But few people buy these Chinese assurances. According to the National Remote Sensing Centre in Hyderabad, satellite pictures show Chinese construction on 28 run-of the river power stations at the Great Bend and downstream. This is where the river makes its journey into India. From the satellite pictures, it is perceived that China is merely building dams and not attempting to divert the waters. Of course, both damming and diversion have a bearing on the flow of river waters, although diversion is more serious in nature than damming. Damming only reduces the flow of the river water, whereas diversion would mean altering the normal flow of the river in another direction. The latter course adversely affects the environment and the lifeline of the recipient country/countries.
However, suspicion has been mounting since China did not bother to have any prior consultation with the lower riparian countries such as India and Bangladesh before initiating construction work on the Brahmaputra river. It is some relief that for the time being China is currently focused more on damming the Brahmaputra for the generation of hydro-power in Tibet than on diverting its waters.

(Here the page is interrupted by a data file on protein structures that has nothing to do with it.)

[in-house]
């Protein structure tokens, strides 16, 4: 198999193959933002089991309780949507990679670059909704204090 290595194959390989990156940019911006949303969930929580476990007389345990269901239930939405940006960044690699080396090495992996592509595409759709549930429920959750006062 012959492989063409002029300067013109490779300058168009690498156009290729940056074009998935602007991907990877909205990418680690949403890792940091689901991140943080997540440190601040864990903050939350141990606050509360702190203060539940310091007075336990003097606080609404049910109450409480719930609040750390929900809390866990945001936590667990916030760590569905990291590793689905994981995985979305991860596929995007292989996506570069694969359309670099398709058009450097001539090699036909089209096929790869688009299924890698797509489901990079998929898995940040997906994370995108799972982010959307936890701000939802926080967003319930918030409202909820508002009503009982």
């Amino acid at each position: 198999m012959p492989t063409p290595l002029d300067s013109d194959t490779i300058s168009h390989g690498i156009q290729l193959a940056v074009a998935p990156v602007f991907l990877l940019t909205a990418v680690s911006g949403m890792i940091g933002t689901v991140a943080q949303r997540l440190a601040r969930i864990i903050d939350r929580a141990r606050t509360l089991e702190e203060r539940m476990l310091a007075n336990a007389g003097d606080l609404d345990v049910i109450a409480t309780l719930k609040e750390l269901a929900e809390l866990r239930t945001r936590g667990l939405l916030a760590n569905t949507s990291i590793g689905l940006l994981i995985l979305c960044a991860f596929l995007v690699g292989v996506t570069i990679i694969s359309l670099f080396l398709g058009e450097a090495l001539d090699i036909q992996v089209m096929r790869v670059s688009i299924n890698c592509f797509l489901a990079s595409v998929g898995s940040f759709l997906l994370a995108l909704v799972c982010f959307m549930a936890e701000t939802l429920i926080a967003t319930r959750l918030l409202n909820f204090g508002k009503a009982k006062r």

It is suggested that China as a responsible power should not divert or even dam the rivers originating in Tibet and flowing to South Asian countries such as Nepal, Pakistan, India and Bangladesh. And that it should accord top priority to the interests of all the lower riparian nations and avoid conflict by ensuring the uninterrupted flow of the rivers. At the same time, it is also important for the lower riparian countries to develop sound strategies to bring China to the negotiating table with a view to stopping it from further damming or diverting the waters of the Brahmaputra or any other river originating in Tibet and flowing into South Asia. Cooperation among the stakeholders would ensure better understanding and add to the prosperity of the region.
- 1. The Asian Age, June 14, 2011.
- 2. The Tribune, June 14, 2011.
- 3. The Asian Age, note 1.
- 4. The Statesman (Editorial), June 27, 2011.